The Man Who Sets Himself Ablaze Outside Trump Trial Has Died: Who was Max Azarello?

A man died yesterday after setting himself on fire in front of the New York courthouse where Donald Trump is being tried for secret payments

by Sededin Dedovic
The Man Who Sets Himself Ablaze Outside Trump Trial Has Died: Who was Max Azarello?
© David Dee Delgado / Getty Images

The man identified by the police as Max Azarello from Florida died the day after the incident in front of the courthouse in Lower Manhattan, reports The Guardian. He passed away after setting himself on fire outside the New York courthouse where Donald Trump's trial for secret financial payments was being held.

The New York Police Department stated that the man was pronounced dead at a local hospital. Officials had earlier stated that the man, in his late thirties, was in critical condition. The New York Police Department announced that the man, identified as Max Azarello from St.

Augustine, Florida, apparently did not target Trump or others involved in the trial.

Former U.S.

President Donald Trump attends his trial in New York State Supreme Court on in New York City. Trump© David Dee Delgado / Getty images

Witnesses said the man pulled out pamphlets from his backpack and threw them into the air before dousing himself with liquid and setting himself on fire.

"We're currently labeling him as some sort of conspiracy theorist and proceeding from there," said Tarik Shepard, deputy commissioner in the police department, at a press conference. The courthouse in downtown Manhattan, heavily guarded by police, attracted a crowd of demonstrators and onlookers on Monday, the first day of the trial, but the number of people has since dwindled.

"We may have to shut down this area," said Kaz Daughtry, deputy police commissioner in New York.

NYPD Deputy Commissioner Daughtry and NYPD Executives provide update© NYPD / YOutube channel

Several days before the self-immolation, he was photographed holding a sign in front of the same courthouse that read, "Trump is with Biden and they are getting ready to fascist hit us." Max Azarello, who traveled to New York from Florida, died after being in critical condition following the incident.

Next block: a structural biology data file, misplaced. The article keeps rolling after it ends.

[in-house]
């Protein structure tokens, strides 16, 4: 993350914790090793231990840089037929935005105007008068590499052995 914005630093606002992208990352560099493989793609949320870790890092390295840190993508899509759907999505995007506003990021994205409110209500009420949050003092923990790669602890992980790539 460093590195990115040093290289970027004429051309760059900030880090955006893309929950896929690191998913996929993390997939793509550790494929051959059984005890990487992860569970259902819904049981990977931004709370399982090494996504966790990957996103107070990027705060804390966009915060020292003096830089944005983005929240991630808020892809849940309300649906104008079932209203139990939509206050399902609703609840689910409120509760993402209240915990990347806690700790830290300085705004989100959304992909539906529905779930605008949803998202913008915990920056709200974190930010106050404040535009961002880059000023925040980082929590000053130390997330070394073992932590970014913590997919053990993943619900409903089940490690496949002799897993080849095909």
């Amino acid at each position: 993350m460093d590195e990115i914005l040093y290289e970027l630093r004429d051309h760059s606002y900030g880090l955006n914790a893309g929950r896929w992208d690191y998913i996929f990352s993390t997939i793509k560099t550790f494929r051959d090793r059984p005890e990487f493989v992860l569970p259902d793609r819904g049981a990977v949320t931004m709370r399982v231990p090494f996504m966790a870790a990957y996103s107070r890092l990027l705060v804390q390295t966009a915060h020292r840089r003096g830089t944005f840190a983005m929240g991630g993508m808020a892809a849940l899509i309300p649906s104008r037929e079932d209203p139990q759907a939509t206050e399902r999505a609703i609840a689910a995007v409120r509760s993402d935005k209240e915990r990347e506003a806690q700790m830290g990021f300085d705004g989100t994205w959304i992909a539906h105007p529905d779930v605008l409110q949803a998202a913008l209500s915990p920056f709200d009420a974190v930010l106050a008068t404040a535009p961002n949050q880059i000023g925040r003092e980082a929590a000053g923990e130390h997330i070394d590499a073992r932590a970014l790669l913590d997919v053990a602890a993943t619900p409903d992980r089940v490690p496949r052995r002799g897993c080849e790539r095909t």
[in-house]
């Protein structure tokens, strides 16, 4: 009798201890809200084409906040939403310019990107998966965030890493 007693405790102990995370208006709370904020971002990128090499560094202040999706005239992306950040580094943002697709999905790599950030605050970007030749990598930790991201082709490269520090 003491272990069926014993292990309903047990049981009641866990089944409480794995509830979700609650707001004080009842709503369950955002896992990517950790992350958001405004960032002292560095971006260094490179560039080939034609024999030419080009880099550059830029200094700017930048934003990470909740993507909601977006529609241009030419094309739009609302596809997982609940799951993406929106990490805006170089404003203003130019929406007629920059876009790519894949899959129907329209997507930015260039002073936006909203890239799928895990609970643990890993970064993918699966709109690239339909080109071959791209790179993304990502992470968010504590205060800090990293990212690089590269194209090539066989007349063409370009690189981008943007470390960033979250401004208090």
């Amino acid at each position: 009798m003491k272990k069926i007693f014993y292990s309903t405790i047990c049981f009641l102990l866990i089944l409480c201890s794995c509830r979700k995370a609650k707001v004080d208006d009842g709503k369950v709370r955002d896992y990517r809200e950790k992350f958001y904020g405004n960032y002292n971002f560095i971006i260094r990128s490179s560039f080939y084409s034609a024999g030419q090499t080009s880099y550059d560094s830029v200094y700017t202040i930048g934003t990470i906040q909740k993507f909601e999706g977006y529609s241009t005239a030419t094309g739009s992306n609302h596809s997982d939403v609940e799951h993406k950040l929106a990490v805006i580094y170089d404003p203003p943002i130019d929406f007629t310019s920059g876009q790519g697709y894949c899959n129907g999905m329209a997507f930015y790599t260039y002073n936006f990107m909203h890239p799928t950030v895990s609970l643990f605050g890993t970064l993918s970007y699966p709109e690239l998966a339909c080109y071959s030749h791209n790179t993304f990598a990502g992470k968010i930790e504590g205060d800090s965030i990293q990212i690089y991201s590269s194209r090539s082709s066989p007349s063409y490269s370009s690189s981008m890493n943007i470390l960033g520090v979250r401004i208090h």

Before setting himself on fire, he scattered a bunch of pamphlets into the air. "They were almost like conspiracy theory-type pamphlets, some information about Ponzi schemes and the fact that some of our local educational institutions are fronts for the mafia," said senior police officer Joseph Kenny.

The pamphlets contain a link to a bulletin titled "Ponzi Papers," where Azarello outlined several theories connecting crypto billionaires, former US President Bill Clinton, sex offender Jeffrey Epstein, Hollywood actor Rob Lowe with "an apocalyptic fascist global strike." "My name is Max Azarello, and I am the researcher who set himself on fire in front of the courthouse where Trump is being tried in Manhattan.

This extreme act of protest is a way to draw attention to an urgent and important discovery: we are victims of a totalitarian scam and our own government is preparing to hit us with an apocalyptic fascist global strike," it says.

The manifesto also includes photos of printed pamphlets containing similar theories, including titles such as "True History of the World." After news of the act, several videos of Azarello reading excerpts from his manifesto, as well as singing and calling on viewers to start a revolution, went viral.

A photo of a younger, smiling Azarello with Bill Clinton also surfaced on social media. Clinton is one of the 100 influential people Azarello sued in a conspiracy-laden case that the court dismissed last year, writes NDTV World.

Until last summer, writes The New York Times, Maxwell Azarello (37) seemed to have lived a relatively quiet life. After high school, where he was a member of the bowling team, he graduated from the University of North Carolina at Chapel Hill in 2009, majoring in anthropology and public policy.

As a student at Rutgers University, where he earned a master's degree in urban and regional planning in 2012, he was known for leaving post-it notes for classmates in the hallways and for his karaoke performances of Frank Sinatra and Disney tunes, said former classmate Katie Brennan.

"He was very curious about social justice and how things 'could' be," said Brennan. "He was creative and adventurous." He began a career that, according to his LinkedIn profile, moved among jobs in marketing, sales, and technology.

In 2013, he worked on the campaign of Long Island representative Tom Suozzi, who was then running for Nassau County executive. A high school friend, Steven Waldman, called Azarello one of the smartest people he knew. "He was a good friend and person and cared about the world," he said.

But there were reasons for concern. Until last year, he had apparently settled in St. Augustine, where he lived in a modest apartment near the Matanzas River in that historic city. He was friendly, if sometimes quirky, neighbor.

"Extremely nice person," said Larry Altman, the manager of his apartment building, adding, "He had political views that I wouldn't consider mainstream. He called our government and the world government a Ponzi scheme. But there were no signs that he harbored a desire to harm himself", Altman said.

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